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"Breaking in" the DFI engine in the Carrera 2 2011


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The 911 Handbook is unchanging in its 4200rpm max, at light throttle,for 3000km/2000mi. But engines change, as do 'running in' processes. I do not like the idea of suddenly at 2001 mi beginning heavy throttle and high revs. So what IS the run-in distance? Sounds like it needs double [4000mi] that to allow/get linerly to 7400rpm and full throttle?

There are other ideas, sounding much more reasonable, that are unofficial, but involve Porsche engineers in the US and Canada, and that promote rev increases of ~500rpm every 500 km/mi, which brings the engine to 6500rpm by ~1500mi and close to full revs and throttle by 2000mi/ All the other things such as always with a hot engine, not sustained higher revs but variable gears and revs, acceleration and deceleration...taken as read.

Comments please...want to do this right...and forget the warrenty concerns at this engineering stage...please! We have seen nothing on this topic for a long time!

THanks KiwiCanuck

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The 911 Handbook is unchanging in its 4200rpm max, at light throttle,for 3000km/2000mi. But engines change, as do 'running in' processes. I do not like the idea of suddenly at 2001 mi beginning heavy throttle and high revs. So what IS the run-in distance? Sounds like it needs double [4000mi] that to allow/get linerly to 7400rpm and full throttle?

There are other ideas, sounding much more reasonable, that are unofficial, but involve Porsche engineers in the US and Canada, and that promote rev increases of ~500rpm every 500 km/mi, which brings the engine to 6500rpm by ~1500mi and close to full revs and throttle by 2000mi/ All the other things such as always with a hot engine, not sustained higher revs but variable gears and revs, acceleration and deceleration...taken as read.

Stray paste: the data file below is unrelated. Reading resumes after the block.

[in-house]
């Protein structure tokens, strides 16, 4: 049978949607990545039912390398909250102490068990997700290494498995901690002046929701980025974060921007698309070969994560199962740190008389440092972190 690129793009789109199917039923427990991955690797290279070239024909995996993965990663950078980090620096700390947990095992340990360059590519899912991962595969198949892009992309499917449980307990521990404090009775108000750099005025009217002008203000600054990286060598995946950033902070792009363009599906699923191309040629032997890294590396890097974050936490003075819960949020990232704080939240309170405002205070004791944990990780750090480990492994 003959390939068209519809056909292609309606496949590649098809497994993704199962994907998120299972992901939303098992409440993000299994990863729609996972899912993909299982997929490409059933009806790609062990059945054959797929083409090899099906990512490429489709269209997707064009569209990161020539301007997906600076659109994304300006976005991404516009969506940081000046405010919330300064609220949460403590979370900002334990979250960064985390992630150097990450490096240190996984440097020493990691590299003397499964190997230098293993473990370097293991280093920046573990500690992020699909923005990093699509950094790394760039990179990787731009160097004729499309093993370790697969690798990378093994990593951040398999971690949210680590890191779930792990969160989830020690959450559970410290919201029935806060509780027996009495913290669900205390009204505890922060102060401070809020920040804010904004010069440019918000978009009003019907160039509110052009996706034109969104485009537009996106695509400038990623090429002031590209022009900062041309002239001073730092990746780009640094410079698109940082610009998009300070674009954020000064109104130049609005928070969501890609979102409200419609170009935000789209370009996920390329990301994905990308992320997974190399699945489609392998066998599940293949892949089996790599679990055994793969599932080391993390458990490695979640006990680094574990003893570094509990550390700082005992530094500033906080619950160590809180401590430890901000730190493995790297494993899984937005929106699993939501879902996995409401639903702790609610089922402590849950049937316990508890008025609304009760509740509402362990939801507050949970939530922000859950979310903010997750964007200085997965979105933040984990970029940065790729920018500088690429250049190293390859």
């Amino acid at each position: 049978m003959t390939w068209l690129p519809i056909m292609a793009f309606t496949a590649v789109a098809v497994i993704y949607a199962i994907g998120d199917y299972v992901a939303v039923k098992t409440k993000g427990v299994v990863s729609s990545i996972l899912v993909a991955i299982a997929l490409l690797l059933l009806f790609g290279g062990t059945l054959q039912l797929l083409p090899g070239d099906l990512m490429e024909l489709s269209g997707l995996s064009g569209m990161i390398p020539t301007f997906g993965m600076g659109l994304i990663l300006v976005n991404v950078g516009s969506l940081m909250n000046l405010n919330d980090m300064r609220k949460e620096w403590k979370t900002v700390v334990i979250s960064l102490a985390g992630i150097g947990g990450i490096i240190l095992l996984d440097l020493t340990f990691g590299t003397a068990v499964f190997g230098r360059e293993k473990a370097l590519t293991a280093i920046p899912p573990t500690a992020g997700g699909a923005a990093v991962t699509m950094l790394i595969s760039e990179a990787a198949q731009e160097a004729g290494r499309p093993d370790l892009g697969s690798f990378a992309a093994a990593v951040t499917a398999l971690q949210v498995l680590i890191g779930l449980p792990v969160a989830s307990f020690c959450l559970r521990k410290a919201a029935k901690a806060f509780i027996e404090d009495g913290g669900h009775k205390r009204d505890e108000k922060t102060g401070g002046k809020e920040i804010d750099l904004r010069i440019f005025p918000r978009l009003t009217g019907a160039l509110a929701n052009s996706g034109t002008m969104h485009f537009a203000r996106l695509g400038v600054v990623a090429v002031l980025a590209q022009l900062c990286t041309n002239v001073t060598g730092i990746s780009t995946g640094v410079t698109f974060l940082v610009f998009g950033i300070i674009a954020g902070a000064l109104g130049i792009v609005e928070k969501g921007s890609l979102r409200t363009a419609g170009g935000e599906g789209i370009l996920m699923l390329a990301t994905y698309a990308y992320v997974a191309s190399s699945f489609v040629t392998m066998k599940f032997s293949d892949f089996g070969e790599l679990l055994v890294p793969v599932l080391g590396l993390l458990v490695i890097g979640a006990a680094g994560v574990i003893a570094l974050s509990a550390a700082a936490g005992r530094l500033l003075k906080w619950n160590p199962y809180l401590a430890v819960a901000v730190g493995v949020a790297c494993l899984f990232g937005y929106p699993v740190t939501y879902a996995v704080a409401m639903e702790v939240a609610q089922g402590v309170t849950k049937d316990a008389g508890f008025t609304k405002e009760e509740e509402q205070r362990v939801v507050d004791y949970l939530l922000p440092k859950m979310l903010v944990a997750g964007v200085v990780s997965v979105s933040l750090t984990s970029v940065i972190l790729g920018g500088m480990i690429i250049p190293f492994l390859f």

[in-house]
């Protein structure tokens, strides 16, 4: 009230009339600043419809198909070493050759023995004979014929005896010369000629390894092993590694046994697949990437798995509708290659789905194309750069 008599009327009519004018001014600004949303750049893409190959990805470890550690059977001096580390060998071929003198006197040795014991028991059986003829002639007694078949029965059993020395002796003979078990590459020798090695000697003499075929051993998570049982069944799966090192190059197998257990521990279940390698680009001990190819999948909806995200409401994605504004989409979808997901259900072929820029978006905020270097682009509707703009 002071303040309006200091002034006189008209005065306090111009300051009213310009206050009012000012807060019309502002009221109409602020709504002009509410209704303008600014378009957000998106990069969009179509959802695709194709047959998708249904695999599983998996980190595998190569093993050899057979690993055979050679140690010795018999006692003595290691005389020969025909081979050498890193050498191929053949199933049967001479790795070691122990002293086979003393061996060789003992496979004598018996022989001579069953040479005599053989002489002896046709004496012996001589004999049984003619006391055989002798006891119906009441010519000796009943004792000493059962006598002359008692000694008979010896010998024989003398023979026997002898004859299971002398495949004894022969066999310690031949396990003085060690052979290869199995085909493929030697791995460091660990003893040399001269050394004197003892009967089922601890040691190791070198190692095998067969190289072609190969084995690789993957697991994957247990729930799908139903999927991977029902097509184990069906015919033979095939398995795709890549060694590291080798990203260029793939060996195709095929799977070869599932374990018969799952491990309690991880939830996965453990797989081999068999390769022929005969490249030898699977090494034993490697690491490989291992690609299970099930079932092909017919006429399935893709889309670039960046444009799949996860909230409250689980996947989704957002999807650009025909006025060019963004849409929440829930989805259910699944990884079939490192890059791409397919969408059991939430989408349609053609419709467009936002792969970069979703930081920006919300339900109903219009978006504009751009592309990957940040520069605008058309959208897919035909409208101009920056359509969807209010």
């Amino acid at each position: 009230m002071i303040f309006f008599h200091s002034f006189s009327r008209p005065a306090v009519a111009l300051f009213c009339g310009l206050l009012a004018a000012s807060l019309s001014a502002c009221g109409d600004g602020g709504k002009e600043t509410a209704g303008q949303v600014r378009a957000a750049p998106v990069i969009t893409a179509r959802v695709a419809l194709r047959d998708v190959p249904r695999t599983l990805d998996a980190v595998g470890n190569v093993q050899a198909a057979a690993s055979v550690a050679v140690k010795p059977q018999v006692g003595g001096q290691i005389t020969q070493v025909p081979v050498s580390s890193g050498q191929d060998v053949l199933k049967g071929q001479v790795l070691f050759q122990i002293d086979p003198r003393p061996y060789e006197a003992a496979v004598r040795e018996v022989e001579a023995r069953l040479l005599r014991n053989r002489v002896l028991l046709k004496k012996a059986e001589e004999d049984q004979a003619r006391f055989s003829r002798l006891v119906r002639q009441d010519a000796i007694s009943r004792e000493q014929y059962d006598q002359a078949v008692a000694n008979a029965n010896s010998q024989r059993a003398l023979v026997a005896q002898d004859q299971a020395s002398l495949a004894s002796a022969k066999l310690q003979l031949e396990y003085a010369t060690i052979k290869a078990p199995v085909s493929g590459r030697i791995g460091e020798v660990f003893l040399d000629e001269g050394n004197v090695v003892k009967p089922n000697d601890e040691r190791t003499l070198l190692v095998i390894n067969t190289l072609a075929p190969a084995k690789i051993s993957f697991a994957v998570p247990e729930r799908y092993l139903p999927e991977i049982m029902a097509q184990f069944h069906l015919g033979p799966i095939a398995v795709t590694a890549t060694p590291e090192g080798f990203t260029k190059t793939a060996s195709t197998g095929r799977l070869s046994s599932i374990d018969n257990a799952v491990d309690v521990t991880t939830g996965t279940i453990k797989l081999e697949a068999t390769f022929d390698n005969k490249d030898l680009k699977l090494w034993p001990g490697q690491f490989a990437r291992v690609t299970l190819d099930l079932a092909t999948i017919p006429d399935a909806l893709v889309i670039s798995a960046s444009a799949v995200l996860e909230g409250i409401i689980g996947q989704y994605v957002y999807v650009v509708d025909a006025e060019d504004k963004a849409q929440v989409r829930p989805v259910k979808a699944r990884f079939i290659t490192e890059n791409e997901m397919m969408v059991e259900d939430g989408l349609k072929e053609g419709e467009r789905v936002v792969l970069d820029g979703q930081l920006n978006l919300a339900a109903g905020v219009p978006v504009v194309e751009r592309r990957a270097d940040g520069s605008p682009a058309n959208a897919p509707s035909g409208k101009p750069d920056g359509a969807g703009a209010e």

Comments please...want to do this right...and forget the warrenty concerns at this engineering stage...please! We have seen nothing on this topic for a long time!

THanks KiwiCanuck

I've never seen a study of what happens when break-in procedure isn't followed, but gradual increase in the use of the powerband every 500 miles sounds like the common "internet wisdom" on the subject. I believe that an easy break-in is meant to help gently seat all the wear surfaces in the engine. After 2K miles, this should be neatly done even when following the 4200 RPM limit in your manual. After that, the heat produced from sudden hard driving will have less of an adverse effect on the engine internals because they'll all be at a broken-in tolerance, and are otherwise designed to handle the load.

I think that you can choose the Porsche method or the "I know a guy who says" method without any significant adverse effect. Just drive smooth and easy for that first 2K, and cool the car down appropriately before parking it. After 2K, hard driving is fine so long as it's still smooth.